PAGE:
Generally, within studies, more days are required to reliably measure sedentary behaviours, ranging from 3 to 8 days [18, 20, 21]. This is in keeping with the current study’s results. Sedentary behaviours are less predictable from day-to-day, as such more monitoring days are required to reliably predict this behaviour. These inconsistent recommendations are influenced by the type of activity dimension (i.e. MVPA or sedentary time) being measured, population characteristics (i.e. age, sex, physical activity level) and sensitivity of the measurement tool (i.e. multi-sensor, tri or uni-axial accelerometer or pedometer). This emphasises the need for researchers to establish the most appropriate monitoring time frame to reliably capture the specific physical activity dimension of interest, using particular measurement tools in their population of interest.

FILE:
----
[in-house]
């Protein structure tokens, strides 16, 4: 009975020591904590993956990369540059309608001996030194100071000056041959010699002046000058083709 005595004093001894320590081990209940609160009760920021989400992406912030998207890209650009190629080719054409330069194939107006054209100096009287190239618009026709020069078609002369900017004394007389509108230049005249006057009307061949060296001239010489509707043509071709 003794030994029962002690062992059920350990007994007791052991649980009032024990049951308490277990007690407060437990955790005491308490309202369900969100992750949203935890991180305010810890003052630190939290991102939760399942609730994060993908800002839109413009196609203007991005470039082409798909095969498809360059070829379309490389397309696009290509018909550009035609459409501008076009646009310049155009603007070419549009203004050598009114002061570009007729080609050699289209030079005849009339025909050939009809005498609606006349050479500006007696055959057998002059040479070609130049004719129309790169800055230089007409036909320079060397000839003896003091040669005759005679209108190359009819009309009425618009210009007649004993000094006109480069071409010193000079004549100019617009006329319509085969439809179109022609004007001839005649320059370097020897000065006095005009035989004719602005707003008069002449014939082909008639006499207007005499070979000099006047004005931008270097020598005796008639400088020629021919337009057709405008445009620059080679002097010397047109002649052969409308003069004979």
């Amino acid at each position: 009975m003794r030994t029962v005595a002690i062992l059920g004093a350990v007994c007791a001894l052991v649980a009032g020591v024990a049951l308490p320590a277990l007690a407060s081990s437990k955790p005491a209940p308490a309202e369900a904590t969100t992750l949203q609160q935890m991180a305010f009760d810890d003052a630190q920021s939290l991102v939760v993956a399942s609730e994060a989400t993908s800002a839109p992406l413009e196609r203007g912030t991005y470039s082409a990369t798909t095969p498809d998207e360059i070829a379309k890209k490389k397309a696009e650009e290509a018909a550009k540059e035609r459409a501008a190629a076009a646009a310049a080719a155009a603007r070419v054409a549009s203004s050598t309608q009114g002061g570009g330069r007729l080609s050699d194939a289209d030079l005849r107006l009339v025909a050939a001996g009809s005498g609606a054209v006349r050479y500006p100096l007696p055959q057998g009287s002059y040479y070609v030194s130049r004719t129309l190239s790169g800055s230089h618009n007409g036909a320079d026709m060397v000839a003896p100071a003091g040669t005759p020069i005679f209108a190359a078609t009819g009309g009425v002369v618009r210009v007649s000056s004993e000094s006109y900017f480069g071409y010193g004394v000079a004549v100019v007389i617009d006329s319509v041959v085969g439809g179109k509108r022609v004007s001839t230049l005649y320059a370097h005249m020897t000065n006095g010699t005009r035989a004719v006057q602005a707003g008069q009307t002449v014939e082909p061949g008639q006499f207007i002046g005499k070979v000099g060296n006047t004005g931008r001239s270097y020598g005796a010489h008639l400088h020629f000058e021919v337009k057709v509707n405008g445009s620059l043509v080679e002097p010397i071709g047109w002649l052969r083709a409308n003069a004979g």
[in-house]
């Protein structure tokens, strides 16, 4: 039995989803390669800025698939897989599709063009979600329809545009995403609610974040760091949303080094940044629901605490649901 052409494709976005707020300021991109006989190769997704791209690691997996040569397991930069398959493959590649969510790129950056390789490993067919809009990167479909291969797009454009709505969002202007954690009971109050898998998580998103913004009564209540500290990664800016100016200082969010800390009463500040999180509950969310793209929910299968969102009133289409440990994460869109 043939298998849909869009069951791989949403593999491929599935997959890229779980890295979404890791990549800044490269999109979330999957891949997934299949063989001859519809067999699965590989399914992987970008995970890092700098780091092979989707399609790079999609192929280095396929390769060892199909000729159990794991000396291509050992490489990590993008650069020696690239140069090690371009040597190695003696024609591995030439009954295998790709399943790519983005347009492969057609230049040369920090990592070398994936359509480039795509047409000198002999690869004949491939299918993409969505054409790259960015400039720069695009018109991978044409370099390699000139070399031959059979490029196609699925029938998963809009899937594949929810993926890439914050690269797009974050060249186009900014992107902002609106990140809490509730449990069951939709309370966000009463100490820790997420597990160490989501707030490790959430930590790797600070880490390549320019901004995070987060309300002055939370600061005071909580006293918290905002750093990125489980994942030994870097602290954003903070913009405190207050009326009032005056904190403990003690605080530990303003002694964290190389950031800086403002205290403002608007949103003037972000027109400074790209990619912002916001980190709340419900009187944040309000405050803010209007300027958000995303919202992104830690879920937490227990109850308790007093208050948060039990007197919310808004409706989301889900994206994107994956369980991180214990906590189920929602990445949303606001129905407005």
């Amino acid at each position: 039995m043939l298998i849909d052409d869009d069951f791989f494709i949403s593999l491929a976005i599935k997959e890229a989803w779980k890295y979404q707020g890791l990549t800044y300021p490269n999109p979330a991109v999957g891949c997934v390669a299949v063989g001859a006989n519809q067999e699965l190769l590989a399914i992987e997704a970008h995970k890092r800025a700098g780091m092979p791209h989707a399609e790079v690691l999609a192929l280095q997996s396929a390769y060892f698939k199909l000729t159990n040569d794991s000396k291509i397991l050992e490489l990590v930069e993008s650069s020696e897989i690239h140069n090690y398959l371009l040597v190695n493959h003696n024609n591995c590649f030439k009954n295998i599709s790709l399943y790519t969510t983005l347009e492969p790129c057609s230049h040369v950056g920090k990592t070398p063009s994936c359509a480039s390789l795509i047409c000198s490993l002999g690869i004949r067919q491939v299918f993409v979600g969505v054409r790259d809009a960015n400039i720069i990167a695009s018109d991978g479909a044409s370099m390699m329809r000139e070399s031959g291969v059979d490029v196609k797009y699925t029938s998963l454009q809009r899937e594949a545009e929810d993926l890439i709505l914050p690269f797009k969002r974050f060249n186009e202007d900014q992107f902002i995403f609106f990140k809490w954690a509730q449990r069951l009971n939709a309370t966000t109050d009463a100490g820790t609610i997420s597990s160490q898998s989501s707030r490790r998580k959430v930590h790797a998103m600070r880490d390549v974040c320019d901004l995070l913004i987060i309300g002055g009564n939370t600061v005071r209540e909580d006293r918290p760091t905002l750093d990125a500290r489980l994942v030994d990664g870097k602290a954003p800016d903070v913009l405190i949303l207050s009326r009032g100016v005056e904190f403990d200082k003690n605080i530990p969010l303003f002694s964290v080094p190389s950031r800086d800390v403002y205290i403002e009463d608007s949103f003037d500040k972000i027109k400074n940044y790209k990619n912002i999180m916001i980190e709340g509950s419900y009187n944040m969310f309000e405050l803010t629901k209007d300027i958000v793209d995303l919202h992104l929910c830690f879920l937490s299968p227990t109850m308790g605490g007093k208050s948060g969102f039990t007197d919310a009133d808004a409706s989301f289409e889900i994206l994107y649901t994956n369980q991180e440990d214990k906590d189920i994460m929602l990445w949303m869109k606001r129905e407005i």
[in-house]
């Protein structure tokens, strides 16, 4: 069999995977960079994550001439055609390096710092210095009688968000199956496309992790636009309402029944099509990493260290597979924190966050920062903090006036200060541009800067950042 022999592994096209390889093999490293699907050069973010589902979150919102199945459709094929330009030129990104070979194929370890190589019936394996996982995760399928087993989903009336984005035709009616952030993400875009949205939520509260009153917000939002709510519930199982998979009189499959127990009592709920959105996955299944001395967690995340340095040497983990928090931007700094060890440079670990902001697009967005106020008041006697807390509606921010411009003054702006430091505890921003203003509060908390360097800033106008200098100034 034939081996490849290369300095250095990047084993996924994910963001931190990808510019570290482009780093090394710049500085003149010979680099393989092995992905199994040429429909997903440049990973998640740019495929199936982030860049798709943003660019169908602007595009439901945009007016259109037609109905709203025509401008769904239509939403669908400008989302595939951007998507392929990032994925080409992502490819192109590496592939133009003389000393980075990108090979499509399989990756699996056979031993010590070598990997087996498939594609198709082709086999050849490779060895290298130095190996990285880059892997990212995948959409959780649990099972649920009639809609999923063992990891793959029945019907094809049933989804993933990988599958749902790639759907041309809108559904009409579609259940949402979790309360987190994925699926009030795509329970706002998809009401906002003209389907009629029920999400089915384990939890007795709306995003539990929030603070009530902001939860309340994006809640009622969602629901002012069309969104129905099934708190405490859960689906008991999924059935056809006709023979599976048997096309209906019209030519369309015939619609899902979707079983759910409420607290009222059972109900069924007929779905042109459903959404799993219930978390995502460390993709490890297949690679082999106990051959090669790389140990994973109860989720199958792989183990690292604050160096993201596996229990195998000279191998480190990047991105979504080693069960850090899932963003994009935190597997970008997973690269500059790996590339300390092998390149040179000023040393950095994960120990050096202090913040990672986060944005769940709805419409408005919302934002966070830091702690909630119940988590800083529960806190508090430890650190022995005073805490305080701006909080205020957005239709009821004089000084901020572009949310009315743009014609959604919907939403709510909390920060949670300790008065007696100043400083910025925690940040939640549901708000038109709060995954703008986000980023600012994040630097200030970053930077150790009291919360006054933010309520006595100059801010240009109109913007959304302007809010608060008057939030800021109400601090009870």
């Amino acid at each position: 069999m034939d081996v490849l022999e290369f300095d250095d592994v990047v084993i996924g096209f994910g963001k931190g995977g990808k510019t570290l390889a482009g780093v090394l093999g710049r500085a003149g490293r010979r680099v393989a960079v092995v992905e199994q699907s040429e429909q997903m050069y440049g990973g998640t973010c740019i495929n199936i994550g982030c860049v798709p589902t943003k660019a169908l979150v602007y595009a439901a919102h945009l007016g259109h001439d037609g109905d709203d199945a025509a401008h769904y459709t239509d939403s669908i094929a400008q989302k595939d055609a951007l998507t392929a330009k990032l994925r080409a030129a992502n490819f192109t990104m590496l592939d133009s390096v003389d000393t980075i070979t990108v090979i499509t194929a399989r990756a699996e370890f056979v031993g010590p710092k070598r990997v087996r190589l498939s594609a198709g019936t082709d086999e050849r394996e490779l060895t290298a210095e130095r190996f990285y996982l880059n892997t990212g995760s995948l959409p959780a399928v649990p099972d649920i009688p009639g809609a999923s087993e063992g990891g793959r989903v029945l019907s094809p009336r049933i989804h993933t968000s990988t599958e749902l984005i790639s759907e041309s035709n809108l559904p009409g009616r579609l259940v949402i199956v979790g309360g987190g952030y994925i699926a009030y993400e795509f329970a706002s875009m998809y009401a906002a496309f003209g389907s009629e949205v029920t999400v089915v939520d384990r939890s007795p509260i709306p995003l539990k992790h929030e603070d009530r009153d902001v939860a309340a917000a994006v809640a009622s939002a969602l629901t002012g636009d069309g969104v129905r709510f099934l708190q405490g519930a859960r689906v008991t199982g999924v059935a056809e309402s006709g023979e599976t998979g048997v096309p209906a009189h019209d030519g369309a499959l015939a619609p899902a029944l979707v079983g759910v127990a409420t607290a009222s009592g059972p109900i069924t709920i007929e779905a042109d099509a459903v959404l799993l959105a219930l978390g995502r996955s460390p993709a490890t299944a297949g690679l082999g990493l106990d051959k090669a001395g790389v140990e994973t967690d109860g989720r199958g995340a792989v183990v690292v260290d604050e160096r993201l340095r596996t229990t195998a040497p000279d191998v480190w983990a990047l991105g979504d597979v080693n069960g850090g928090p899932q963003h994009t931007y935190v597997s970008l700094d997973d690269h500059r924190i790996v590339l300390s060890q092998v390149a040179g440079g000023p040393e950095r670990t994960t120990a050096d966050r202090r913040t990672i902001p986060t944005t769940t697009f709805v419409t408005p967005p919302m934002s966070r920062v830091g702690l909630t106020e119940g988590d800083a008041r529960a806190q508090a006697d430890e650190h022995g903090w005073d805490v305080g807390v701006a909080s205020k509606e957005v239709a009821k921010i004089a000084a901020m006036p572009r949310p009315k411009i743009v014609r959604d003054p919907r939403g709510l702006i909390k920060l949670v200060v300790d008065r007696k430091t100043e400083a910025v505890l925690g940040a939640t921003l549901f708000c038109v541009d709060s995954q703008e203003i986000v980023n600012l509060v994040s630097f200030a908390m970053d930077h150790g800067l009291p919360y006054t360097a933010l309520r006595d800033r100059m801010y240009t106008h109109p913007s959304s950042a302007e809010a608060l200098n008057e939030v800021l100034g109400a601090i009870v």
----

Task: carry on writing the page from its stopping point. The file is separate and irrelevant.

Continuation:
Only one day is required to reliably predict TEE, which is less variable from day-to-day as its largest component (~ 70%), RMR, is a constant. PAL (TEE/RMR), a normalised measure of AEE, also factors in the constant of RMR which explains why it is more ‘stable’ and requires fewer days to reliably quantify it than a measure of AEE (kcal∙d−1). Therefore, the approach to measurement should be different depending on the energy expenditure outcome of interest. Magnitude-based inferences suggest there are ‘possibly substantial differences’ between days for sedentary behaviour, light-intensity and MVPA. Consequently, day of the week should not be overlooked when designing and analysing data from physical activity monitoring studies that involve <7 days measurement in persons with SCI. This is consistent with findings in non-disabled populations, whereby differences in physical activity behaviours between days of the week and weekdays vs. weekend days have been observed [18, 19, 21]. Hence, the inclusion of a weekend day to reliably measure habitual sedentary behaviour, light-intensity activity and MVPA is justifiable based on the currently available evidence.